Coronavirus surge in Spanish nursing homes fuels debate on mandatory vaccination for carers

Five regions are mulling the measure after contagions in care centers jumped eightfold in two weeks

The vaccination drive in a Madrid nursing home in January.
The vaccination drive in a Madrid nursing home in January.Olmo Calvo

In Spain, vaccination against Covid-19 is voluntary. The population’s response to the vaccine rollout has been very strong: 59.1% is fully vaccinated, according to figures released by the Spanish Health Ministry on Thursday.

But the fifth coronavirus wave has led to a spike in coronavirus cases in care homes. In just two weeks, the number of infections has risen eightfold. Between July 5 and 11, there were 123 nursing home residents with the virus. Between July 19 and 25 that number had risen to 1,029, according to the latest data from the public social services agency Imserso.

All of the over-80s in Spain are fully vaccinated, meaning they are protected from developing a serious case of Covid-19 – but not from contracting the virus and spreading it. Most of the current cases in care homes are minor or asymptomatic but experts warn there is still a risk of complications, given elderly people have weaker immune systems. Another problem is that care home residents who contract the virus have to be quarantined, which can have an impact on their health especially if they are suffering from cognitive impairment.

The surge in cases in care homes has sparked concern within the central government and the regions, which are in charge of the vaccination drive and containing the pandemic in their territories. At least five regions are calling for it to be mandatory for all workers who care for vulnerable people – such as health workers and nursing home staff – to be vaccinated against Covid-19, as is the case in France.

The Spanish Health Ministry opposes the idea of mandatory vaccination, but is in favor of toughening control measures at care homes. Together with the regions, it is studying how this can be done. One suggestion is to carry out coronavirus tests on the workers of these centers twice a week or move them to positions where they are not in contact with elderly people.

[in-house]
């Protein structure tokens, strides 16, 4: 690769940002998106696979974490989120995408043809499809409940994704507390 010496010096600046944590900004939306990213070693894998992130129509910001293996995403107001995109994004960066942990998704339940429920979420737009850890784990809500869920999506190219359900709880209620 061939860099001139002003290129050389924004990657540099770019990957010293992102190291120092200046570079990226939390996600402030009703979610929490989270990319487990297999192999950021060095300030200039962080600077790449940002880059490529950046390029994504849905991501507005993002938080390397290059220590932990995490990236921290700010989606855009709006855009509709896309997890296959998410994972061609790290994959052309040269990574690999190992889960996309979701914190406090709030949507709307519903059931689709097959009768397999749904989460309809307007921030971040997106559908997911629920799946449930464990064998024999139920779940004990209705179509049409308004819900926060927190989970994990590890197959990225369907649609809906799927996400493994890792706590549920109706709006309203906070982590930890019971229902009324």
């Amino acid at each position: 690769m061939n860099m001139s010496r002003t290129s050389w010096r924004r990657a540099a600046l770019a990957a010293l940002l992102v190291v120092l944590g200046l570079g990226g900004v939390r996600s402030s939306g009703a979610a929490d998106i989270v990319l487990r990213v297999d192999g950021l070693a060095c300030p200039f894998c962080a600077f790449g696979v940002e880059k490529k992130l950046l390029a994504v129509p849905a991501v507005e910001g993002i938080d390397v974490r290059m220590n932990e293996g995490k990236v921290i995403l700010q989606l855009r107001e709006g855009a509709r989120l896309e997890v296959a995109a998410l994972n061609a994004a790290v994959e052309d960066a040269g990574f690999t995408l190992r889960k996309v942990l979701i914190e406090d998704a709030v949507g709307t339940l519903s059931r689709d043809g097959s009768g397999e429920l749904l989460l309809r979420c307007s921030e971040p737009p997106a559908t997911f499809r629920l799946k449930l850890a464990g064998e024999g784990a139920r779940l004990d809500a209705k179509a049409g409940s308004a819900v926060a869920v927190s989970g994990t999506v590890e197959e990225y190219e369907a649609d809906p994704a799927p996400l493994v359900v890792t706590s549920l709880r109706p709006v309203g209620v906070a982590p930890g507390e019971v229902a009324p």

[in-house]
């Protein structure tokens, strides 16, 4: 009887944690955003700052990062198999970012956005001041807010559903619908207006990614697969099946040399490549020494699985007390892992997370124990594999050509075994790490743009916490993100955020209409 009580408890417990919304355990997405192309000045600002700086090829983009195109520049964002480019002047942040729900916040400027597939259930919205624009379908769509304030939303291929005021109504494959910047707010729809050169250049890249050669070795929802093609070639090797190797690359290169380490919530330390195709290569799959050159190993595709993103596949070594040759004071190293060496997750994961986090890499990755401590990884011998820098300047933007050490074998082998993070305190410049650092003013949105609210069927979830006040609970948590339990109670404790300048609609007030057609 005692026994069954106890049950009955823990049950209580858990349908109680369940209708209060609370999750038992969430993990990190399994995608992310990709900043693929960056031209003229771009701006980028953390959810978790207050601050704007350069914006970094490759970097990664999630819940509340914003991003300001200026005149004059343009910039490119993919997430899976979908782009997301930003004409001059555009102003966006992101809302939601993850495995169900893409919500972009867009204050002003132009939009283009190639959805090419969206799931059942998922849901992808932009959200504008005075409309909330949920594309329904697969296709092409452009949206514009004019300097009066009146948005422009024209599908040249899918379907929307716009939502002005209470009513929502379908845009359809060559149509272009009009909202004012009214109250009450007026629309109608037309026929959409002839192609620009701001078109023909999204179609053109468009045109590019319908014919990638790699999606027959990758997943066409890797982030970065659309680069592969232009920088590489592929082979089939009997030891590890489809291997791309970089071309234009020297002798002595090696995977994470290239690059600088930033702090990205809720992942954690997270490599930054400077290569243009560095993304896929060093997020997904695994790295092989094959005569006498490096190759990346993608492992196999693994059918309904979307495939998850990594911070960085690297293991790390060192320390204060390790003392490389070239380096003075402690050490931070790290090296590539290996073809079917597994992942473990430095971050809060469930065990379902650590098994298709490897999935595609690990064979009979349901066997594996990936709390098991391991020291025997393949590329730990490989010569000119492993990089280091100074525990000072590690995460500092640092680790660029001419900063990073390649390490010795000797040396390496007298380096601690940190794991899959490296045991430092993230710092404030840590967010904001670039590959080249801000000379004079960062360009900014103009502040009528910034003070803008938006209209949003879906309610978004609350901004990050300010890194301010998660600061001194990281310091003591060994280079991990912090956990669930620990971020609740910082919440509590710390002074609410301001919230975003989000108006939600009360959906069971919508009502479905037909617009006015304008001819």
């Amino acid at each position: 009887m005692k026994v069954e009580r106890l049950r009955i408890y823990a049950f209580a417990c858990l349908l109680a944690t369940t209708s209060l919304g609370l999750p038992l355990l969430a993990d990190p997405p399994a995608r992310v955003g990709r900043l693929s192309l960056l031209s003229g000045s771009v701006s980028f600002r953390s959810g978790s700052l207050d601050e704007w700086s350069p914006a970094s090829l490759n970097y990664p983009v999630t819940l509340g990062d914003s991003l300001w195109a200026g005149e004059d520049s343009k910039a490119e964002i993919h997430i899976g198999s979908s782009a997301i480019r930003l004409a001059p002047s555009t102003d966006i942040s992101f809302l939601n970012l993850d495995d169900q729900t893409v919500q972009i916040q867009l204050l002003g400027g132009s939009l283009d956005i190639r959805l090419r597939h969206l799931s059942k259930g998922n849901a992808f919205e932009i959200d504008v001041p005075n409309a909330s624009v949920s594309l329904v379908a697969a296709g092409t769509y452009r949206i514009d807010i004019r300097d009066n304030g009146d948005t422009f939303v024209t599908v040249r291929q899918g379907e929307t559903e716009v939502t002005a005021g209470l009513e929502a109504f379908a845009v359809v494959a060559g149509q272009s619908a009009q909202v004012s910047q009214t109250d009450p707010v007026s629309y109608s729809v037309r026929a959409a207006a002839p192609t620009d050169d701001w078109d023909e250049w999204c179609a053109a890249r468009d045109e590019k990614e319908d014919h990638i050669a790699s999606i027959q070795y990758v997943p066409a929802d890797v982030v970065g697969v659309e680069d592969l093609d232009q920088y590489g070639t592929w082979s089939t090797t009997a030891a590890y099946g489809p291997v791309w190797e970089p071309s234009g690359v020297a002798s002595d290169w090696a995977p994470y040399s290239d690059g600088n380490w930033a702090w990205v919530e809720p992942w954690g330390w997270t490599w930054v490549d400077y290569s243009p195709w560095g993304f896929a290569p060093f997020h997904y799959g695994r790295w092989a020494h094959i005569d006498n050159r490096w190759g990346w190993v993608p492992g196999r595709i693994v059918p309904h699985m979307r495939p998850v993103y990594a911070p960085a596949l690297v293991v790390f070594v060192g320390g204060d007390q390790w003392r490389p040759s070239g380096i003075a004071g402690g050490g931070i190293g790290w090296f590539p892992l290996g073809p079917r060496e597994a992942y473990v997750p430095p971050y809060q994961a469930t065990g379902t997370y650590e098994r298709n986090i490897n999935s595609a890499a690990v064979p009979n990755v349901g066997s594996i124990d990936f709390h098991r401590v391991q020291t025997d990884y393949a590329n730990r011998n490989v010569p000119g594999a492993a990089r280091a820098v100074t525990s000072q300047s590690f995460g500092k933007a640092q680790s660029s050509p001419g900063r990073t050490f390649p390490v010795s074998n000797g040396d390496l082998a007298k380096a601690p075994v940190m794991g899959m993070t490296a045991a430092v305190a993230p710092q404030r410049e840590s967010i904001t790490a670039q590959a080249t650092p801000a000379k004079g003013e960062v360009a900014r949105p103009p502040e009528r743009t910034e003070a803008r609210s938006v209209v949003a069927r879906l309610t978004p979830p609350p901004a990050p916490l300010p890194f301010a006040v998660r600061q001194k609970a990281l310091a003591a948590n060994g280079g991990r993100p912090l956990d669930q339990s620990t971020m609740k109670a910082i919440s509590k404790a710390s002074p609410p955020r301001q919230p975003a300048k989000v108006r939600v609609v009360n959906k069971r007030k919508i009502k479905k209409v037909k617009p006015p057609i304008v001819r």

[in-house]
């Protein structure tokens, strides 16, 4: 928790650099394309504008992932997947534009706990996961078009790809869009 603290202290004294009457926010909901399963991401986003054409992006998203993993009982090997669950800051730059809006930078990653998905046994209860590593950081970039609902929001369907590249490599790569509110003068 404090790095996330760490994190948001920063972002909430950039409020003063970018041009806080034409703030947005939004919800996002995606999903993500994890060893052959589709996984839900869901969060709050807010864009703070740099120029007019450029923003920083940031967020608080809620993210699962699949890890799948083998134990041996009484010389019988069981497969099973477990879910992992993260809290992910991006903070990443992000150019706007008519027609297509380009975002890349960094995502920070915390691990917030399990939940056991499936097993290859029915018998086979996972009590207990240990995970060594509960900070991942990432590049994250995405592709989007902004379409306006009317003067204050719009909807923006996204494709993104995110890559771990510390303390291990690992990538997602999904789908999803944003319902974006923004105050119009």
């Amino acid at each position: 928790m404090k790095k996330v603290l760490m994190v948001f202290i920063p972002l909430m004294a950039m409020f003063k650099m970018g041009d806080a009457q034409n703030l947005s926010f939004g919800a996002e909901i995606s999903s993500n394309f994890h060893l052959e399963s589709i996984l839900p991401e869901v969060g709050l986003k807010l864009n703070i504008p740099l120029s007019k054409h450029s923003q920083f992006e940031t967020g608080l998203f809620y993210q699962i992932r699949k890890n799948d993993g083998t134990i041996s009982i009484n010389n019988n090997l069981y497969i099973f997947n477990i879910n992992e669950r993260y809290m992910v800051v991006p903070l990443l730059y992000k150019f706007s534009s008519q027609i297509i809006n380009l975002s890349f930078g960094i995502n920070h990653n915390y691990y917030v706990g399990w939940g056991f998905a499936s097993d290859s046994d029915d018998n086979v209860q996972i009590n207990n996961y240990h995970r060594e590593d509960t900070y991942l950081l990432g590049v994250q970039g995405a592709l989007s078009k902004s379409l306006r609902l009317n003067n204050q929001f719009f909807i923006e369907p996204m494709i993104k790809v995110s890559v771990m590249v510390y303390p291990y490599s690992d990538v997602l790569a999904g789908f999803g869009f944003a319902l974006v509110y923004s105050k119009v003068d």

Galicia is the region that has taken the strongest stance in favor of mandatory inoculations. The regional parliament approved a law that would have allowed health authorities to introduce mandatory vaccination to control all infectious diseases – not just the coronavirus – in high-risk situations for public health. This law, however, was suspended by the Constitutional Court. The premier of Galicia, Alberto Núñez Feijoó, still supports introducing the measure for certain sectors. “In certain conditions in which a person’s work is directly related to vulnerable people, to the sick, I believe that general public health must take priority over an individual’s decision to get vaccinated or not,” he said.

People who don’t want to get vaccinated should not be working in direct contact with people in situations of risk
Ramiro González, head of provincial authority Diputación de Álava

The southern region of Andalusia also supports the mandatory vaccination of health professionals and care home workers, a demand that is also backed by associations from the sector. Murcia is also considering whether a similar measure can be introduced under the law. Sources from the Canary Islands government said the region is looking at making vaccination mandatory for certain public workers.

Ramiro González, head of the provincial authority Diputación de Álava, in Spain’s Basque Country, is also in favor of mandatory vaccination for care home workers. “People who don’t want to get vaccinated should not be working in direct contact with people in risk situations, for example, elderly people in senior residences,” he said at a press conference on Tuesday. In the Basque provinces of Bizkaia and Álava, between 5% and 6% of care home workers have refused the vaccine.

The premier of Cantabria, Miguel Ángel Revilla, went one step further and called on vaccines to be mandatory for the whole population – not just certain workers – at last week’s regional summit.

While sources from the Spanish Health Ministry say “a very large majority” of health workers have been vaccinated, they admit a higher percentage of workers at care homes have refused the vaccine, although there are no official statistics.

Although transmission rates are falling, Spain continues to report thousands of new coronavirus cases every day. The latest Health Ministry report, released Thursday, recorded 21,387 new contagions and added 87 fatalities to the official death toll, which now stands at 81,931.

English version by Melissa Kitson.

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